Even more troubling than the politically-based nature of the decision to target Nevada alone for high-level waste, is the fact that to help insure approval of the site, Congress undermined key provisions of the National Environmental Policy Act (NEPA) with respect to the Yucca Mountain project. NWPAA as enacted limited the scope and extent of the evaluation of potential environmental impacts normally required in an environmental impact statement under NEPA. Specifically, NWPAA exempts the Yucca Mountain environmental impact statement from consideration of:
In other words, Congress has significantly diminished the inherent value of conducting an environmental impact statement, in an apparent attempt to rubber stamp NEPA approval on the project.
The proposed Nuclear Waste Policy Act of 1997, commonly known as the "Mobile Chernobyl Bill," contains similar provisions gutting environmental laws and regulations with respect to nuclear waste transportation and storage. Knowing that this project could never meet radiation guidelines established by the Environmental Protection Agency (EPA) and other regulatory agencies charged with protecting our health and safety, Congress has included in the bill broad, sweeping exemptions from local, state, or federal environmental oversight of the transportation and storage process. For example, it prevents EPA from creating environmental standards governing the Yucca Mountain site, and raises limits on the amount of radiation in the drinking water near Yucca Mountain to a level 25 times higher than that at any other site.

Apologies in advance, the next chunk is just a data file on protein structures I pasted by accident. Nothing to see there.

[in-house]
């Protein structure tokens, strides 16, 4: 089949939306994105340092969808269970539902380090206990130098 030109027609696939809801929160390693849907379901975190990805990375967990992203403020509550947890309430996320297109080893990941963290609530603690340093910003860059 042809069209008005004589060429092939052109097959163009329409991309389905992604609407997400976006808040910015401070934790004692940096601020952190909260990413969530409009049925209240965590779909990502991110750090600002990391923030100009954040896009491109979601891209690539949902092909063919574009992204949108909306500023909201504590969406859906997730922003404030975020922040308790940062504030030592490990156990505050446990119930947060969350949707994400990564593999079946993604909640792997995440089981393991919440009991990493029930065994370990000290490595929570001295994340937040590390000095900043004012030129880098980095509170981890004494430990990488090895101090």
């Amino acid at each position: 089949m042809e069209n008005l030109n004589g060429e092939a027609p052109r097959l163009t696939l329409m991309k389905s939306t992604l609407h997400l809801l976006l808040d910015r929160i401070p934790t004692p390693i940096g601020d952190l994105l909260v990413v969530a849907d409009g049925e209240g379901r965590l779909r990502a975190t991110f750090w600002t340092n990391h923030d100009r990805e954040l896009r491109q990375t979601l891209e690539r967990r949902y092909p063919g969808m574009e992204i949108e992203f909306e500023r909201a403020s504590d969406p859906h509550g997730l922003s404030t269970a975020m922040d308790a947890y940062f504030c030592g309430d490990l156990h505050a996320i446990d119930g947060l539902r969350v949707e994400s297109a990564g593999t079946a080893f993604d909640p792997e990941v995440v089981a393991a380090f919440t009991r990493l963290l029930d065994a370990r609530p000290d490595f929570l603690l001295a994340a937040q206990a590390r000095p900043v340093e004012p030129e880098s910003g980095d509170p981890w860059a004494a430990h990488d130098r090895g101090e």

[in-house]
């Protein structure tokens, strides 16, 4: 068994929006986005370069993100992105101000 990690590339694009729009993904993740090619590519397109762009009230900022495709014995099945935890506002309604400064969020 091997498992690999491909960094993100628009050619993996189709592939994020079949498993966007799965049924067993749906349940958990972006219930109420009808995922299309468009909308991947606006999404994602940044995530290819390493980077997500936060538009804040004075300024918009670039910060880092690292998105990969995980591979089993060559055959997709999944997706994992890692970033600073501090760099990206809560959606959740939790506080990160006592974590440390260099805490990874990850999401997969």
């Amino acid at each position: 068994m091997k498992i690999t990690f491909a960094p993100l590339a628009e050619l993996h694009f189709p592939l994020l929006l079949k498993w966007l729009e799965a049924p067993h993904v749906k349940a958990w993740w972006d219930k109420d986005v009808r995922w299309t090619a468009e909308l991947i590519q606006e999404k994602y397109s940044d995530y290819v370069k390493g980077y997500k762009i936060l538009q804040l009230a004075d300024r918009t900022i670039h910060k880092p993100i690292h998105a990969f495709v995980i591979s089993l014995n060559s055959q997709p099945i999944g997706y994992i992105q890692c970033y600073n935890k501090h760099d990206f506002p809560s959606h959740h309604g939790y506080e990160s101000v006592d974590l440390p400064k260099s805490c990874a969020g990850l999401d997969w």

We believe it is unfair and immoral for Congress to deal with the problem of nuclear waste by dumping it on a politically weak state in a site that is technically and scientifically unsuited for the task. We advocate storage of the waste on-site until a safe, equitable and scientifically sound solution to the problem can be found.
Yucca Mountain Site Characterization and EIS Timelines
* Some confirmatory testing will continue during these phases
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